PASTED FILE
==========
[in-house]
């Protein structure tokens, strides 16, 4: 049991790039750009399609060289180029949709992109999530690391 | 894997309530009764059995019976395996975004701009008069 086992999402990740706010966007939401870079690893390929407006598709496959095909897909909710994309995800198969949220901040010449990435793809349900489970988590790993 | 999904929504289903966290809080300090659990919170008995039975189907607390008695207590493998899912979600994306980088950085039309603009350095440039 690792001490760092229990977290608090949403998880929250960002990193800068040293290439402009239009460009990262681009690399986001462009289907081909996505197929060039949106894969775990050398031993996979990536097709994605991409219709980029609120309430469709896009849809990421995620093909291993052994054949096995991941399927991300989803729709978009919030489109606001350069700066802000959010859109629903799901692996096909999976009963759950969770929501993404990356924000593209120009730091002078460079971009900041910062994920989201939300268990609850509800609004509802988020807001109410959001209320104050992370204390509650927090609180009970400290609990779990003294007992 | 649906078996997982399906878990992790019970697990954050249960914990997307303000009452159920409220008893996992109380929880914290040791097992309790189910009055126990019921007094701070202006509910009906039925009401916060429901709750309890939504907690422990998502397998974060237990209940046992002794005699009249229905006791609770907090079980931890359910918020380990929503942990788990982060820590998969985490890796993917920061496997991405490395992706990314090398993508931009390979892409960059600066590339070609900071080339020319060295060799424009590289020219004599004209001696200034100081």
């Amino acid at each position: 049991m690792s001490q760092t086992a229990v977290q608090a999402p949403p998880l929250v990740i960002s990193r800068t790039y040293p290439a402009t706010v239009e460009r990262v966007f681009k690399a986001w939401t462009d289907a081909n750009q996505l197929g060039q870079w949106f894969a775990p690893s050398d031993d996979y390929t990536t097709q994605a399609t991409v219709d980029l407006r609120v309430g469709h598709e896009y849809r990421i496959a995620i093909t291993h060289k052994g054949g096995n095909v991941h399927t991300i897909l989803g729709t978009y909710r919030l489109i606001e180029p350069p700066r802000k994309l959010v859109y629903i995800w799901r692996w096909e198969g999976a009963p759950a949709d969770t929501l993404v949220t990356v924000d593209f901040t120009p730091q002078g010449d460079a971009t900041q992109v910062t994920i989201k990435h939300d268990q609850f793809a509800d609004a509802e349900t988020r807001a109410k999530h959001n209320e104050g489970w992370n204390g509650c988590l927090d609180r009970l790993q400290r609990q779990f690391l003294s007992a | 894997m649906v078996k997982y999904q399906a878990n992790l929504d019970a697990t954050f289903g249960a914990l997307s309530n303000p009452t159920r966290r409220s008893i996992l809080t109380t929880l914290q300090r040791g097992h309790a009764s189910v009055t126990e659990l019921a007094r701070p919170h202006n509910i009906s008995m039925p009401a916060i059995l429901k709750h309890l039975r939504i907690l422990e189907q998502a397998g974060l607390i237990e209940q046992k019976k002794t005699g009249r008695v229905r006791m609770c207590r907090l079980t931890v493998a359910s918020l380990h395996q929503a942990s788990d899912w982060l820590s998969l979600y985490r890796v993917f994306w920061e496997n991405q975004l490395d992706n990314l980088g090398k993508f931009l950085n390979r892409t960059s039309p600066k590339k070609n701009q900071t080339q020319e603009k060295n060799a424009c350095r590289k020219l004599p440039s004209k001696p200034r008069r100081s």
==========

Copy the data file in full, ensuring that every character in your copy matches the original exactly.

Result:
[in-house]
């Protein structure tokens, strides 16, 4: 049991790039750009399609060289180029949709992109999530690391 | 894997309530009764059995019976395996975004701009008069 086992999402990740706010966007939401870079690893390929407006598709496959095909897909909710994309995800198969949220901040010449990435793809349900489970988590790993 | 999904929504289903966290809080300090659990919170008995039975189907607390008695207590493998899912979600994306980088950085039309603009350095440039 690792001490760092229990977290608090949403998880929250960002990193800068040293290439402009239009460009990262681009690399986001462009289907081909996505197929060039949106894969775990050398031993996979990536097709994605991409219709980029609120309430469709896009849809990421995620093909291993052994054949096995991941399927991300989803729709978009919030489109606001350069700066802000959010859109629903799901692996096909999976009963759950969770929501993404990356924000593209120009730091002078460079971009900041910062994920989201939300268990609850509800609004509802988020807001109410959001209320104050992370204390509650927090609180009970400290609990779990003294007992 | 649906078996997982399906878990992790019970697990954050249960914990997307303000009452159920409220008893996992109380929880914290040791097992309790189910009055126990019921007094701070202006509910009906039925009401916060429901709750309890939504907690422990998502397998974060237990209940046992002794005699009249229905006791609770907090079980931890359910918020380990929503942990788990982060820590998969985490890796993917920061496997991405490395992706990314090398993508931009390979892409960059600066590339070609900071080339020319060295060799424009590289020219004599004209001696200034100081």
């Amino acid at each position: 049991m690792s001490q760092t086992a229990v977290q608090a999402p949403p998880l929250v990740i960002s990193r800068t790039y040293p290439a402009t706010v239009e460009r990262v966007f681009k690399a986001w939401t462009d289907a081909n750009q996505l197929g060039q870079w949106f894969a775990p690893s050398d031993d996979y390929t990536t097709q994605a399609t991409v219709d980029l407006r609120v309430g469709h598709e896009y849809r990421i496959a995620i093909t291993h060289k052994g054949g096995n095909v991941h399927t991300i897909l989803g729709t978009y909710r919030l489109i606001e180029p350069p700066r802000k994309l959010v859109y629903i995800w799901r692996w096909e198969g999976a009963p759950a949709d969770t929501l993404v949220t990356v924000d593209f901040t120009p730091q002078g010449d460079a971009t900041q992109v910062t994920i989201k990435h939300d268990q609850f793809a509800d609004a509802e349900t988020r807001a109410k999530h959001n209320e104050g489970w992370n204390g509650c988590l927090d609180r009970l790993q400290r609990q779990f690391l003294s007992a | 894997m649906v078996k997982y999904q399906a878990n992790l929504d019970a697990t954050f289903g249960a914990l997307s309530n303000p009452t159920r966290r409220s008893i996992l809080t109380t929880l914290q300090r040791g097992h309790a009764s189910v009055t126990e659990l019921a007094r701070p919170h202006n509910i009906s008995m039925p009401a916060i059995l429901k709750h309890l039975r939504i907690l422990e189907q998502a397998g974060l607390i237990e209940q046992k019976k002794t005699g009249r008695v229905r006791m609770c207590r907090l079980t931890v493998a359910s918020l380990h395996q929503a942990s788990d899912w982060l820590s998969l979600y985490r890796v993917f994306w920061e496997n991405q975004l490395d992706n990314l980088g090398k993508f931009l950085n390979r892409t960059s039309p600066k590339k070609n701009q900071t080339q020319e603009k060295n060799a424009c350095r590289k020219l004599p440039s004209k001696p200034r008069r100081s």